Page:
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FASEB J. 2017 Apr;31(4):1434-1448. doi: 10.1096/fj.201600906R. Epub 2016 Dec 22.

Early PQQ supplementation has persistent long-term protective effects on developmental programming of hepatic lipotoxicity and inflammation in obese mice.

Author information

1
Department of Anesthesiology, University of Colorado Anschutz Medical Campus, Aurora, Colorado, USA; karen.jonscher@ucdenver.edu.
2
Department of Pediatrics, University of Colorado Anschutz Medical Campus, Aurora, Colorado USA.
3
Beckman Laser Institute, and.
4
West Coast Metabolomics Center, University of California, Davis, Davis, CA USA.
5
Division of Renal Diseases and Hypertension, Department of Medicine, University of Colorado Anschutz Medical Campus, Aurora, Colorado, USA.
6
Department of Integrative Biology, University of Colorado, Denver, Denver, Colorado, USA; and.
7
Department of Biomedical Engineering,University of California, Irvine, Irvine, California, USA.
8
Biochemistry Department, King Abdulaziz University, Jeddah, Saudi Arabia.

Abstract

Nonalcoholic fatty liver disease (NAFLD) is widespread in adults and children. Early exposure to maternal obesity or Western-style diet (WD) increases steatosis and oxidative stress in fetal liver and is associated with lifetime disease risk in the offspring. Pyrroloquinoline quinone (PQQ) is a natural antioxidant found in soil, enriched in human breast milk, and essential for development in mammals. We investigated whether a supplemental dose of PQQ, provided prenatally in a mouse model of diet-induced obesity during pregnancy, could protect obese offspring from progression of NAFLD. PQQ treatment given pre- and postnatally in WD-fed offspring had no effect on weight gain but increased metabolic flexibility while reducing body fat and liver lipids, compared with untreated obese offspring. Indices of NAFLD, including hepatic ceramide levels, oxidative stress, and expression of proinflammatory genes (Nos2, Nlrp3, Il6, and Ptgs2), were decreased in WD PQQ-fed mice, concomitant with increased expression of fatty acid oxidation genes and decreased Pparg expression. Notably, these changes persisted even after PQQ withdrawal at weaning. Our results suggest that supplementation with PQQ, particularly during pregnancy and lactation, protects offspring from WD-induced developmental programming of hepatic lipotoxicity and may help slow the advancing epidemic of NAFLD in the next generation.-Jonscher, K. R., Stewart, M. S., Alfonso-Garcia, A., DeFelice, B. C., Wang, X. X., Luo, Y., Levi, M., Heerwagen, M. J. R., Janssen, R. C., de la Houssaye, B. A., Wiitala, E., Florey, G., Jonscher, R. L., Potma, E. O., Fiehn, O. Friedman, J. E. Early PQQ supplementation has persistent long-term protective effects on developmental programming of hepatic lipotoxicity and inflammation in obese mice.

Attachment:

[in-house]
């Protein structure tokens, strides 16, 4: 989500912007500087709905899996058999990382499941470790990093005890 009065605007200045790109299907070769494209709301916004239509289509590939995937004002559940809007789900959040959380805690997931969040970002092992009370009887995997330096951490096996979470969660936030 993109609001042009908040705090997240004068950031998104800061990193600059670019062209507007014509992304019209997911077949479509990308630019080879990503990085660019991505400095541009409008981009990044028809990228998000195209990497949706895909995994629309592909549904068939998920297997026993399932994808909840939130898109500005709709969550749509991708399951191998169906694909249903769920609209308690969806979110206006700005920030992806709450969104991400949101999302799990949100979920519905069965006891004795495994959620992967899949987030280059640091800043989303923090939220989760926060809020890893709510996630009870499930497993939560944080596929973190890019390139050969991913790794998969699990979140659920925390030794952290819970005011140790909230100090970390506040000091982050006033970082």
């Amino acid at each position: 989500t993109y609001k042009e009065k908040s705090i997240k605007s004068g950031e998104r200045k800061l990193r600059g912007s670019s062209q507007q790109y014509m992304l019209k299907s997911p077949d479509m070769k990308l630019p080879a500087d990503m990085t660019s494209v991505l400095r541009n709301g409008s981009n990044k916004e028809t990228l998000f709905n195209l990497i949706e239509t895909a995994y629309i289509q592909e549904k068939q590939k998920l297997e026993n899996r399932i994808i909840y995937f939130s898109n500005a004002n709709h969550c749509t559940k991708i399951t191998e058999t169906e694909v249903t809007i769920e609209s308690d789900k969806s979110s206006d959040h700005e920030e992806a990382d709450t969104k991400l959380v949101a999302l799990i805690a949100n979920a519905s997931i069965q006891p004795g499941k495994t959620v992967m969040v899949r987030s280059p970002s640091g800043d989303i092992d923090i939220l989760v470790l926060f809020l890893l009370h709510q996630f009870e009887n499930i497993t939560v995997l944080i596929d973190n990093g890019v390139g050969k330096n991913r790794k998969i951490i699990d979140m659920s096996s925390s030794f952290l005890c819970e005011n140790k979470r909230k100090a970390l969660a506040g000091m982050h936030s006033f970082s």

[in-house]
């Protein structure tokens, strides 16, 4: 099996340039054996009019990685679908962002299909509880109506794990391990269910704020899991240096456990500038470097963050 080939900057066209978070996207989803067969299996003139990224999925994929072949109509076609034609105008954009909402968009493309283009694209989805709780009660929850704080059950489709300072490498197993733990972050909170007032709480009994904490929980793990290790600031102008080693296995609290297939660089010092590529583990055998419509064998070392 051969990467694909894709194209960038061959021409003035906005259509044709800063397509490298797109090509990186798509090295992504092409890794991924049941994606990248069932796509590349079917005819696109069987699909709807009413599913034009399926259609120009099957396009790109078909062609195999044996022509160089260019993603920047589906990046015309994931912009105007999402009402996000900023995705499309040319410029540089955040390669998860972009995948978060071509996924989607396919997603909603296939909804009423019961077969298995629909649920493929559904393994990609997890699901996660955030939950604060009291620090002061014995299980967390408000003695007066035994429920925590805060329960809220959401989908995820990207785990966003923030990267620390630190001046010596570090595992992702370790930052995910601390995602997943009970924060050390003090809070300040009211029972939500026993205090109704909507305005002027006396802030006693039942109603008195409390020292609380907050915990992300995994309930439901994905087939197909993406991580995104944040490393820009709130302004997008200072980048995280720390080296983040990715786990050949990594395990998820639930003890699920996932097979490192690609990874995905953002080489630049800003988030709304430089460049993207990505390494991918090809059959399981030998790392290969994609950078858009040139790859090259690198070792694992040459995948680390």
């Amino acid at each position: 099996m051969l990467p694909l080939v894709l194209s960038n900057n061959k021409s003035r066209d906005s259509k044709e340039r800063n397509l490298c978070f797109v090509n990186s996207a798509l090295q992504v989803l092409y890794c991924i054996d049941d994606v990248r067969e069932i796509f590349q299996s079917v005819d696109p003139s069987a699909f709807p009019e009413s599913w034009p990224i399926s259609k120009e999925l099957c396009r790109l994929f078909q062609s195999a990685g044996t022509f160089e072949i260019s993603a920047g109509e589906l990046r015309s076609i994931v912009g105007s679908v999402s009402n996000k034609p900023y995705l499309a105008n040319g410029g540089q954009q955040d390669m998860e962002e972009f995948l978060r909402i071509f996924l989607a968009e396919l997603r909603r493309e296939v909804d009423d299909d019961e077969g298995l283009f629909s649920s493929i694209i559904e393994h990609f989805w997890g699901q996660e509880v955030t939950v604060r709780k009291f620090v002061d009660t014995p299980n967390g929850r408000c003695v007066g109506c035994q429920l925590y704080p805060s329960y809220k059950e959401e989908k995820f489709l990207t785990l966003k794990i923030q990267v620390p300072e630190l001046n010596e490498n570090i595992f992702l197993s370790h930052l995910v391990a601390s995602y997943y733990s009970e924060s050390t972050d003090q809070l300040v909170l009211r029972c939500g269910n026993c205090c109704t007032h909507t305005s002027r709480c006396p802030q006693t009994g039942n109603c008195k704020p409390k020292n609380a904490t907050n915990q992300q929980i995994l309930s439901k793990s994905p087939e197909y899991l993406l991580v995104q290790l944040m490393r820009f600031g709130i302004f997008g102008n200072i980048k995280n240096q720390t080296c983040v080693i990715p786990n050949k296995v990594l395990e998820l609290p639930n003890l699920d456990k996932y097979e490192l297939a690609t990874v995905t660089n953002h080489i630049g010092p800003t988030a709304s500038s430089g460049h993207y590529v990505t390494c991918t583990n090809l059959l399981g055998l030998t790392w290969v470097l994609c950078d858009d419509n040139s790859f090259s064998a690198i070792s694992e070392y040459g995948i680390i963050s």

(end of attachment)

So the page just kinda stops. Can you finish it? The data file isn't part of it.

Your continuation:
KEYWORDS:

CARS; PGC-1α; antioxidant; ceramide; lipidomics

PMID:
28007783
PMCID:
PMC5349805
DOI:
10.1096/fj.201600906R
[Indexed for MEDLINE]
Free PMC Article

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